Pick that low-hanging fruit

Noria Corporation
Tags: maintenance and reliability

There appears to be an ongoing shift toward operator involvement in machine relubrication practices. During my last several seminars, I’ve asked the audience to identify themselves if their plants have plans to involve operators in lubrication practices. I recently inquired into the details of the lubrication practices at a few of the plants represented and was surprised to hear there were no prescheduled lubrication practices (the work is entrusted to mechanics and lubrication specialists). This is not advisable even when the technicians are dependable and have a high degree of knowledge. It spells trouble where there is a pending change in responsibilities. While some machine types are forgiving of leakage and low volumes, that certainly is not the case for high-speed equipment.

Machines fail with differing rates of degradation. Machines with high loads and high speeds can go from a state of constancy to a state of disaster in moments. The higher the machine speed (surface interaction) for a given time, the quicker a machine will fail. Load is relevant. Assuming a given speed, higher dynamic loading increases destructive forces and destructive potential. Nonetheless, even lightly loaded machines can self-destruct rapidly. High speeds and high loads provide the equipment operator with little to no margin of error. This is the case with high-speed blowers, fans, turbines and various other similar applications.

“Best practice” for machine lubrication requires all of the following criteria:

  • Proper handling and care of the lubricant throughout its life cycle
  • Proper selection of the product by viscosity, additive structure, stiffness (grease) and product performance capability
  • Proper resupply of the lubricant by volume, frequency, cleanliness and application method
  • Proper analysis of the lubricated system
  • Proper management of the lubricant following placement in the machine

While all of these are necessary to achieve long-term reliability goals, one item in particular has the power to interrupt production without warning: lubricant resupply. The degree of influence that resupply has on the drive train is dependent on machine speed and load for the reasons stated above.

The resupply requirement for liquid lubricant sumps is intuitive, perhaps even obvious. Oil-filled sumps generally have external level indicators. Nearly all either have internal or external indicators. Many sumps, including gearboxes, bearing baths, and circulating and hydraulic system, can run at borderline acceptable levels for a brief period. Given these parameters, the majority of oil-filled sumps should be observed on a daily to weekly basis, at the very minimum weekly. Machines with higher criticality, forced feed systems and/or higher speeds (greater than 2,400 RPM shaft speed) should be checked more frequently. Systems with high machine criticality limits should receive shorter intervals. The guideline box below suggests the maximum time between inspections.


Table 1. Grease Interval Correction Factors

Resupply for grease-lubricated components is more difficult, and the poor reliability of greased components (i.e., bearings, gears, cables) bears this truth out. Since grease-lubricated plain surfaces are relocated to slow surface velocities, resupply volume and frequency decisions mostly pertain to various types of element bearings.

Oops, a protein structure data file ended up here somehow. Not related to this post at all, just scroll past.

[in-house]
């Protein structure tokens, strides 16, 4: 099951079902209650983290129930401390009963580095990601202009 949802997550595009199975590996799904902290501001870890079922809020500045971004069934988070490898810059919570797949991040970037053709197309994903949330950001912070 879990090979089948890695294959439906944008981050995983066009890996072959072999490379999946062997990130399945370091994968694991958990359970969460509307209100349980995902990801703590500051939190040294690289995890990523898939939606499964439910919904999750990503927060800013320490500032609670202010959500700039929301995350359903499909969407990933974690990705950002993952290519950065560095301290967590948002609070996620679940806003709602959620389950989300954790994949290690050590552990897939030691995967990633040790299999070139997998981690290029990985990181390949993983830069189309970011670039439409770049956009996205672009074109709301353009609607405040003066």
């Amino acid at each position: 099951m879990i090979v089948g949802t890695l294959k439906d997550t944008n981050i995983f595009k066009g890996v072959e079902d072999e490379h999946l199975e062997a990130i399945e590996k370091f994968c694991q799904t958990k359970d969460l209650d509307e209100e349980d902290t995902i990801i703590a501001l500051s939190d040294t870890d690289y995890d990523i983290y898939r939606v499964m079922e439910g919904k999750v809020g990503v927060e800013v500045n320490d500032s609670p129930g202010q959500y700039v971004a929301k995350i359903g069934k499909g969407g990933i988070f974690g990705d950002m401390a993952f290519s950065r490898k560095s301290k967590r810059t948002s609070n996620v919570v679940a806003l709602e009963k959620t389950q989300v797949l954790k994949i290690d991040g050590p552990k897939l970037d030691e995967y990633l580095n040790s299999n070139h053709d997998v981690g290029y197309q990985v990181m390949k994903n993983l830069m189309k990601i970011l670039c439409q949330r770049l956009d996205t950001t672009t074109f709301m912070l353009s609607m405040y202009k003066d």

The question of volume can be somewhat easily answered based on surface area (for sliding contacts) and/or volumetric (for rolling contacts) replacement. SKF provides a simple formula that is suitable (for element bearings):

Volume Q = W x OD x F
Where: Q = Volume in ounces
W = Bearing element width
OD = Bearing element outer diameter
F = .114, the replacement factor for imperial units (it’s .005 for metric)


Table 1. Grease Interval Correction Factors

With the question of volume provided as a constant, bearing dimension and machine operating conditions influence relubrication frequency. FAG Corporation has provided a simplistic formula that incorporates common machine environmental factors for the baseline regreasing interval in hours, as follows:

t = K • [[(14•106) / (n•(d1/2))] – 4•d]
Where: t = hours between relubrication events
K = product of all correction factors (Ft•Fc•Fm•Fv•Fp•Fd)
n = RPM
d = bore diameter (in millimeters)
F = correction factor (see Table 1)

When plugging numbers into the equation, a negative product suggests that grease relubrication is a poor option, and should be avoided. Since there are no ready visual indicators of the condition of the grease lubricant within the sump, it’s difficult to tell when the matrix between the oil and the thickener is degrading. Further, it’s impossible to judge localized oxidation, degradation and deposit formation, and it’s impossible to judge contamination conditions at the dynamic interfaces. All of these factors can dramatically degrade lubricant effectiveness, regardless of what may seem evident from the outside.

Grease durability itself will influence whether the interval is a best fit or not. Bearing greases can be rated by service life, as is shown in Table 2. Since grease lubricants degrade at differing rates, it’s important to understand grease life-cycle measurement and how that information should be used to modify the frequency calculation.

Remember, with high speeds and loads comes high risk of failure from poor top-up and resupply practices. Assign a timeline and reinforce those practices, especially if there is a planned shift toward operator involvement.

References:
Grease Service Life: Theoretical Considerations and Practical Applications.” Weigand, M; Vadic, T; et al; Lubcon, GMBH.